Can total lightning data help give warning lead time for non-supercell tornadoes?

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Tuesday, 4 November 2014: 1:45 PM
University (Madison Concourse Hotel)
Edward J. Szoke, CIRA/Colorado State Univ. and NOAA/Global Systems Division, Boulder, CO; and D. Bikos, R. Mazur, R. Cox, D. Barjenbruch, R. Kleyla, and R. Glancy

Cloud-to-ground lightning has been available for many years and is part of the National Weather Service (NWS) data displayed on AWIPS workstations at the local Weather Forecast Office (WFO). Total lightning refers to the combination of in-cloud lightning and cloud-to-ground lightning, and is a newer data set that until recently was only available in selected areas that had experimental networks or Lightning Mapping Arrays (LMAs). Researchers over the years have tried to relate lightning data to severe weather, including tornadoes, but the relationships have in general been uncertain, in large part to the fact that cloud-to-ground lightning often maximizes in the downdraft phase of a convective storm. What is intriguing about measurements of in-cloud lightning is that it increases in proportion to updraft strength. This connection has prompted much research associating measurements of in-cloud lightning increase (the “lightning jump”) to severe weather, the main hypothesis being that a storm with a rapidly increasing updraft will likely become severe, and indeed studies have shown some significant potential lead time for severe hail producing storms. A potential connection has also been put forth for tornadoes, but here the relationship is not as straightforward, at least for tornadoes associated with supercells, where research through the VORTEX field studies has revealed that tornado production is a complex process. There is a more “simple” type of tornado, however, that occurs during the updraft phase of the convective cell; the non-supercell (or “landspout”) tornado.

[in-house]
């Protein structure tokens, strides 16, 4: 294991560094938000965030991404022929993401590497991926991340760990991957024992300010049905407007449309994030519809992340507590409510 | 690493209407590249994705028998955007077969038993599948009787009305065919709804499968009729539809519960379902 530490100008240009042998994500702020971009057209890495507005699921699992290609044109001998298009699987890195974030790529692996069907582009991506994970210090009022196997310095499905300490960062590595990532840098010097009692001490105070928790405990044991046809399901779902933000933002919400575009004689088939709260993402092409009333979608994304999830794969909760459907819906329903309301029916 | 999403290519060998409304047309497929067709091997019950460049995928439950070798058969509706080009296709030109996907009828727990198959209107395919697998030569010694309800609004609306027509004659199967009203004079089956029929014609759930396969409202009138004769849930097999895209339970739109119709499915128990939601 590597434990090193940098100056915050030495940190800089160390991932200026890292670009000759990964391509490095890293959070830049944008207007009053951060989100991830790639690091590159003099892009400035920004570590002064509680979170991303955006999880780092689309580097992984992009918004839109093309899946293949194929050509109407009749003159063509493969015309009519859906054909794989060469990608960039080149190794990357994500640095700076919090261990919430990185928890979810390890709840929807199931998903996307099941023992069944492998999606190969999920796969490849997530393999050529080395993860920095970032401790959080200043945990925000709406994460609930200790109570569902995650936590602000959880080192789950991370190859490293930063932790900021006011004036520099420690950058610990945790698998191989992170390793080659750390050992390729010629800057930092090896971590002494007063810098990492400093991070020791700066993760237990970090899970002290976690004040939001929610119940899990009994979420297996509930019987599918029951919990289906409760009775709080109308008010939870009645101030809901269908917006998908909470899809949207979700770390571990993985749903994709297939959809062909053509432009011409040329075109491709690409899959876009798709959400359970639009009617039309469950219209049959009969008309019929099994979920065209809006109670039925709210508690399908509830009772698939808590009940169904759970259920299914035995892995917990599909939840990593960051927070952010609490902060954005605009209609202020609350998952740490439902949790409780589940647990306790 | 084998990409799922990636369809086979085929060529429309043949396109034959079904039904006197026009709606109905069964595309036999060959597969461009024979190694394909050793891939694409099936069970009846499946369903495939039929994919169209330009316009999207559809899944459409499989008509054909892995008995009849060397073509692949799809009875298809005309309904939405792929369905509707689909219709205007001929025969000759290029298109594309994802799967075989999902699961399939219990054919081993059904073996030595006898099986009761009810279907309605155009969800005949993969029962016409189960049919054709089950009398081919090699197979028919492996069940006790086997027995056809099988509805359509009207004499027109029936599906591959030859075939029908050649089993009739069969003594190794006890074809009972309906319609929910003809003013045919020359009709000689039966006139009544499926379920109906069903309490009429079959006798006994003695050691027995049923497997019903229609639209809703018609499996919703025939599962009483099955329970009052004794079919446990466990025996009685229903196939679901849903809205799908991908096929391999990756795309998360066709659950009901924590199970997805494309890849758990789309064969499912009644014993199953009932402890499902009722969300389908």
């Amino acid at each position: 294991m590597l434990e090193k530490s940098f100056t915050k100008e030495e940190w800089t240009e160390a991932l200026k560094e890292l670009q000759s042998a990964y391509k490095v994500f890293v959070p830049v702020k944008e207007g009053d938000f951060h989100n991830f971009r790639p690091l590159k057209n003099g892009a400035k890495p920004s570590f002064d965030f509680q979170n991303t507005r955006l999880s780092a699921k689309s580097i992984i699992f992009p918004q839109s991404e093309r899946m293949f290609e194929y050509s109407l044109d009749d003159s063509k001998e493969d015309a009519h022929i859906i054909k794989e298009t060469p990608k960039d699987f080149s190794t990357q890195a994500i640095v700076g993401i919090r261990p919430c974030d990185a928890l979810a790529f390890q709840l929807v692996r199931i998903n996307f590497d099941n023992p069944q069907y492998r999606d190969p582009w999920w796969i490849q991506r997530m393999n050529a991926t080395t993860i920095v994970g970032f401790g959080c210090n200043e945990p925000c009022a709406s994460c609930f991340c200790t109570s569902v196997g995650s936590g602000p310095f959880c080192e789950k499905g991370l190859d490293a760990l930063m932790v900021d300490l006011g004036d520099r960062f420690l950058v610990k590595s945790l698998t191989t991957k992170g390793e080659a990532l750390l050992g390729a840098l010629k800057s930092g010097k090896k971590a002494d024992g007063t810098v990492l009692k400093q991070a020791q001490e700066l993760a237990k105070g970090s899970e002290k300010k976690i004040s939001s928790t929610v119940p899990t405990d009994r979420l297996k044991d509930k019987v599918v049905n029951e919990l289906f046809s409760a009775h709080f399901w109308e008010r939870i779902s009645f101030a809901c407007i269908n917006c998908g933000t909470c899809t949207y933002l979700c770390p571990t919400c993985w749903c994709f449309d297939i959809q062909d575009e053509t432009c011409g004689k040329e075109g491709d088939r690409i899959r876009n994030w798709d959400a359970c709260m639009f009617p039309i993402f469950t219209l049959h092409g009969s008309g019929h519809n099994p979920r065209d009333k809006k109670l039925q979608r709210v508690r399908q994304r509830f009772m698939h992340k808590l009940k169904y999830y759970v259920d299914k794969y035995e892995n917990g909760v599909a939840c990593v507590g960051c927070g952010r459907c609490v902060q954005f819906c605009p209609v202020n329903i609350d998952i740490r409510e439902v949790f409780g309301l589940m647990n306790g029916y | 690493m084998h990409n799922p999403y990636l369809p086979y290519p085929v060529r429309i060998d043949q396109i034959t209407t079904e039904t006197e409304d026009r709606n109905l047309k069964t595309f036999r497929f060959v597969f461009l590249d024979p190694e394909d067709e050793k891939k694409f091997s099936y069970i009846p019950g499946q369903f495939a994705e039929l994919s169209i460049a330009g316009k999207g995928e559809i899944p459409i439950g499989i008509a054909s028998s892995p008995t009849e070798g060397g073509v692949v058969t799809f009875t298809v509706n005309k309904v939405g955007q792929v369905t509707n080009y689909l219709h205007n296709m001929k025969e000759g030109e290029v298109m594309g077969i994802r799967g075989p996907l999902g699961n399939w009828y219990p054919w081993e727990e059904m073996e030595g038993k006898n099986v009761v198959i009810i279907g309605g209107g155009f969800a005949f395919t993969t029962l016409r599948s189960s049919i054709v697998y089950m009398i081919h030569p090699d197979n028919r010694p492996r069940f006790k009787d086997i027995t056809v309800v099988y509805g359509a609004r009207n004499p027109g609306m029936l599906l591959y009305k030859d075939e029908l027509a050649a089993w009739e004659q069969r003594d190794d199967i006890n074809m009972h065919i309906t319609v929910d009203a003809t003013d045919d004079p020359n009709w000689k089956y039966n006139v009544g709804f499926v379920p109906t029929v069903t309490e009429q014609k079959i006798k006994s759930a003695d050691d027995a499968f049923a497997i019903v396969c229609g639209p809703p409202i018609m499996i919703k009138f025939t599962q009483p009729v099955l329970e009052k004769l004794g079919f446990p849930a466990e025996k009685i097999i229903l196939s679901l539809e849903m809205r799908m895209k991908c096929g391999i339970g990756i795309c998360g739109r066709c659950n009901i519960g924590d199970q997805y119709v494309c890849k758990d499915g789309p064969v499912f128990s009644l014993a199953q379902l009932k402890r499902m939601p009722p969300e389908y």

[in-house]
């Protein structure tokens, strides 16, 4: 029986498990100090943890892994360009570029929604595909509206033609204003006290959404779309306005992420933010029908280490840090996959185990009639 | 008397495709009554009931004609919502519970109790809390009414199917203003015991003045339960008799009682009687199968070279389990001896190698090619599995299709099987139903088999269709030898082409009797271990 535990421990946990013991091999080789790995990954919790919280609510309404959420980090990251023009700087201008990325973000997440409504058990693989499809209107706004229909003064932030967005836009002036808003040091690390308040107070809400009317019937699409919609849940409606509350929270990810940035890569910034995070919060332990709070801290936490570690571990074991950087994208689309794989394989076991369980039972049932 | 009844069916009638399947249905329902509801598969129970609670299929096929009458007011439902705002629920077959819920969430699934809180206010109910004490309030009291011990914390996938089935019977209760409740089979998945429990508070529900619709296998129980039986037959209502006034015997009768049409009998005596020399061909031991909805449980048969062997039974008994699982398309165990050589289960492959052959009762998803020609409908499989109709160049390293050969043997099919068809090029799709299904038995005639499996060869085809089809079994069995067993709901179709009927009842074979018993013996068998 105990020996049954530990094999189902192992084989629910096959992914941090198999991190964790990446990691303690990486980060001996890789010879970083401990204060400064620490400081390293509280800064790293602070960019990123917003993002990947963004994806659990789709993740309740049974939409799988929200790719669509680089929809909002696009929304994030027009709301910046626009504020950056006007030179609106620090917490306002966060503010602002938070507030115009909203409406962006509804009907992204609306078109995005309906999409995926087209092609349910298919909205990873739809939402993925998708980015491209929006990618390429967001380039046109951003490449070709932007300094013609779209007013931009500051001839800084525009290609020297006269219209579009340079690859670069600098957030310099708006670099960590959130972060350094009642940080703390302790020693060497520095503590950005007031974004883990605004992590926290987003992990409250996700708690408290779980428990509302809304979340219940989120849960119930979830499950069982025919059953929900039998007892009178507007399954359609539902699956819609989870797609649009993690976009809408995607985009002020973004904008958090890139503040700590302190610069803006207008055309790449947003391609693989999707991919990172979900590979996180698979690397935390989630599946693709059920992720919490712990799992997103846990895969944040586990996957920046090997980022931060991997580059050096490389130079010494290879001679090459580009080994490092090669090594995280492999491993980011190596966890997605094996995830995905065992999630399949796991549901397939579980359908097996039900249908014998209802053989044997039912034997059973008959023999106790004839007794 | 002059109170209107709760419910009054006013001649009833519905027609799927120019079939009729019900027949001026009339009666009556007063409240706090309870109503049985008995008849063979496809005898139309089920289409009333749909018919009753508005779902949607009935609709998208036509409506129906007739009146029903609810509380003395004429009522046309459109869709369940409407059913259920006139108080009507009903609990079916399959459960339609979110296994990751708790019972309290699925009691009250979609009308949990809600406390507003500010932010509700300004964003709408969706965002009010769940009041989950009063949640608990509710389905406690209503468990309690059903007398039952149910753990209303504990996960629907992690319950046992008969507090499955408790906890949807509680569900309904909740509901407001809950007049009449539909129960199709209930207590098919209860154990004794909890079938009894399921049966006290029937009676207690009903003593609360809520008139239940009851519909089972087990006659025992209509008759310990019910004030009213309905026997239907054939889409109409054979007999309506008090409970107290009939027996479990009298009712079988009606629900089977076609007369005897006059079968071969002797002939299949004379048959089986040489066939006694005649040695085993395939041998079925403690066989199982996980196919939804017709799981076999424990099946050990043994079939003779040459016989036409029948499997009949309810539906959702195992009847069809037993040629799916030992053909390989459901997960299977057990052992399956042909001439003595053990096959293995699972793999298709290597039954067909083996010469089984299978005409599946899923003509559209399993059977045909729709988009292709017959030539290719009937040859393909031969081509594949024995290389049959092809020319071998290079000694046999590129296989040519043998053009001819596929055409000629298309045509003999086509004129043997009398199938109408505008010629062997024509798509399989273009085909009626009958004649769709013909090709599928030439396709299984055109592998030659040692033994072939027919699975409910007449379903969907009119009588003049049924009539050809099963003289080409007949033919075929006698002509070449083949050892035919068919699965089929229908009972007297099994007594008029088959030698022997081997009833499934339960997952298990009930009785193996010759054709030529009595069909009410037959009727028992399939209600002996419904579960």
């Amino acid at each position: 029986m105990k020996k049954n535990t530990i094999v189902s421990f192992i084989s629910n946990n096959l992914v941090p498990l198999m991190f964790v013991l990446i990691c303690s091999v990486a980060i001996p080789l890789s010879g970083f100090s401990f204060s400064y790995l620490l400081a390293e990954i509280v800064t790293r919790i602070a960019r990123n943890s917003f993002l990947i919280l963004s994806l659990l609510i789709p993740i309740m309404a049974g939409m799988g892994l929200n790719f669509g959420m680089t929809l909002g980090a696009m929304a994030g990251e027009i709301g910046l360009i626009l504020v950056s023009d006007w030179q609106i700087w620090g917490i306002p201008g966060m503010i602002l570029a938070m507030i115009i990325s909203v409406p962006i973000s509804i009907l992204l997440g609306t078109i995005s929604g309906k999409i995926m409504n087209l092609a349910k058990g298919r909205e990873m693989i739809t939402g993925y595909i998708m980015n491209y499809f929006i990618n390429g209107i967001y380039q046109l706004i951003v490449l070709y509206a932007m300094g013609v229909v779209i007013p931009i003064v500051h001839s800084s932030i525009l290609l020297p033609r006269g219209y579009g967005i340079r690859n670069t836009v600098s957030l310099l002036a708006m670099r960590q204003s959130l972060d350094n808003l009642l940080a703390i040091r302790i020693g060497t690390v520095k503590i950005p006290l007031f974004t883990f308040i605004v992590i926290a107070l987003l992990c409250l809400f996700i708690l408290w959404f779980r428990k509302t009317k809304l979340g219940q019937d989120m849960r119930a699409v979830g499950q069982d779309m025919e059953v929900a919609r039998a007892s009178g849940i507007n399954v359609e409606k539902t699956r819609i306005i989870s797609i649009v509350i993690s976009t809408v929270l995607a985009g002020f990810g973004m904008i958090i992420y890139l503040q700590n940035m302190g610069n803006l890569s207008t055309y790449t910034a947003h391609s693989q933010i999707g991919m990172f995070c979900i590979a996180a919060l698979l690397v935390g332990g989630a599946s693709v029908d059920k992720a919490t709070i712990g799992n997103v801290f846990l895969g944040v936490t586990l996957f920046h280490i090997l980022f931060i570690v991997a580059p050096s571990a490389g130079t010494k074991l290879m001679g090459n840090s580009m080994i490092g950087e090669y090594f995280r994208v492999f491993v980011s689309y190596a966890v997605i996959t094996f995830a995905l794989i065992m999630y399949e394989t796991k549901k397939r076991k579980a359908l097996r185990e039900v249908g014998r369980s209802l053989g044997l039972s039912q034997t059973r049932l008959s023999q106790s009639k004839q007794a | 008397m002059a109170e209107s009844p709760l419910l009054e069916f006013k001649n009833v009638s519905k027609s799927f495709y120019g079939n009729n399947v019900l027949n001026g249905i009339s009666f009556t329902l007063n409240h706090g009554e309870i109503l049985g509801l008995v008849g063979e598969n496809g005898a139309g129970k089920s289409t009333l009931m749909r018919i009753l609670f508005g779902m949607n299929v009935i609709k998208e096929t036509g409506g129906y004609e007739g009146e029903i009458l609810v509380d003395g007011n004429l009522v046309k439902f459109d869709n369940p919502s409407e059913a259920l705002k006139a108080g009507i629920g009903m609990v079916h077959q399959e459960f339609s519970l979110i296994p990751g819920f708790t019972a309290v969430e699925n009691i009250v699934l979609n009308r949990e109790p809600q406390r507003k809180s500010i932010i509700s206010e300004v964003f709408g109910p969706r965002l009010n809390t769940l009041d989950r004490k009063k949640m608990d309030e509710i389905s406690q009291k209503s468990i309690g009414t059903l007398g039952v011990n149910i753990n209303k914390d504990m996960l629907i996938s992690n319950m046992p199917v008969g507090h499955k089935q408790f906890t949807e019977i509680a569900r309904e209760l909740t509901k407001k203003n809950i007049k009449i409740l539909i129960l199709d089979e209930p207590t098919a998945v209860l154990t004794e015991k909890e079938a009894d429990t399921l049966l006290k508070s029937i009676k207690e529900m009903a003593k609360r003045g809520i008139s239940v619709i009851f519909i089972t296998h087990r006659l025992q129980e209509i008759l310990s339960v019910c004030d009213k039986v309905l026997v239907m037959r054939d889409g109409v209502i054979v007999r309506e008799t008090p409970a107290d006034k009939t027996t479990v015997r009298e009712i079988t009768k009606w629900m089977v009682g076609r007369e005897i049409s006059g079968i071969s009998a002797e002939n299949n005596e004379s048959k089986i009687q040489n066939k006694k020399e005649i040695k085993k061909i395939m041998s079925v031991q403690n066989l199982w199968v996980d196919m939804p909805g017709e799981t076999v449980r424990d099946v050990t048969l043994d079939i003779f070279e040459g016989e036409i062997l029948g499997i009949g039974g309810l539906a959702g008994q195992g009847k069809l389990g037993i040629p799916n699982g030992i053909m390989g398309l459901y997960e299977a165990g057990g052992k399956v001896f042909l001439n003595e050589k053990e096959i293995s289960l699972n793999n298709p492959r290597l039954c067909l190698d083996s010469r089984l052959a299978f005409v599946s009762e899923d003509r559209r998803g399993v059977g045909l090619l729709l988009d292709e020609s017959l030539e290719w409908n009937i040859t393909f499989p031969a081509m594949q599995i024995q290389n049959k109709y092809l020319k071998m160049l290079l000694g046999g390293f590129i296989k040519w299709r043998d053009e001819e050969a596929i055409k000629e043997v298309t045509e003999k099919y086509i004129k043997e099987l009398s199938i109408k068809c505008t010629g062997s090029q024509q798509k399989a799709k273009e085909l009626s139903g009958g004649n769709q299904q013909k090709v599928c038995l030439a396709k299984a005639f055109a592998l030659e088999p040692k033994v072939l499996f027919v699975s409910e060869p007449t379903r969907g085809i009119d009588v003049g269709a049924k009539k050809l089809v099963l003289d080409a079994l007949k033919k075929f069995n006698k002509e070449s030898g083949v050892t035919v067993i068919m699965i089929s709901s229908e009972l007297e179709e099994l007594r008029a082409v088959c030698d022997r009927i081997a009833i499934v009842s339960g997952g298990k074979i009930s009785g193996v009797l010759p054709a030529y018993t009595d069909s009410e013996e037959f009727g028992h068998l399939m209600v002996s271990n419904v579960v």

Much research, mostly done in the 1980s, established that the non-supercell tornado occurs as an incipient low-level circulation, typically pre-existing along a boundary and often before any storm forms, is stretched in the vertical by the updraft of a cell growing over the low-level circulation. It stands to reason then that observations of the behavior of in-cloud (or total) lightning may be more closely related to non-supercell tornado formation then to more general tornado development, and it is this hypothesis that is examined in this study. Using data from the Colorado LMA and two fortuitously placed non-supercell tornadoes (one near the Cheyenne NWS Doppler radar and the other over the Denver International Airport in close proximity to both the Denver NWS and Denver Terminal Doppler radars) that occurred during the summer of 2013, we will compare the behavior of total lighting in time to the development of the circulations leading up to the tornadoes. Warning lead time for non-supercell tornadoes remains an issue, since the incipient circulation is found at low-levels and can be difficult to detect unless the radar is close to the developing storm. If there is some value to be gained through monitoring total lightning, this could potentially assist the forecaster in issuing a warning for non-supercell tornadoes. These two cases allow for direct comparison of the behavior of the circulation leading up to the tornado, since they were close to the radar, with the tendencies of total lightning, as both cases were within the CO LMA. Total lightning will be available as one of the satellite-derived products in the GOES-R era (the first satellite scheduled for launch in late 2015), so establishing a potential relationship between total lightning and non-supercell tornado development would be of interest to forecasters nationwide.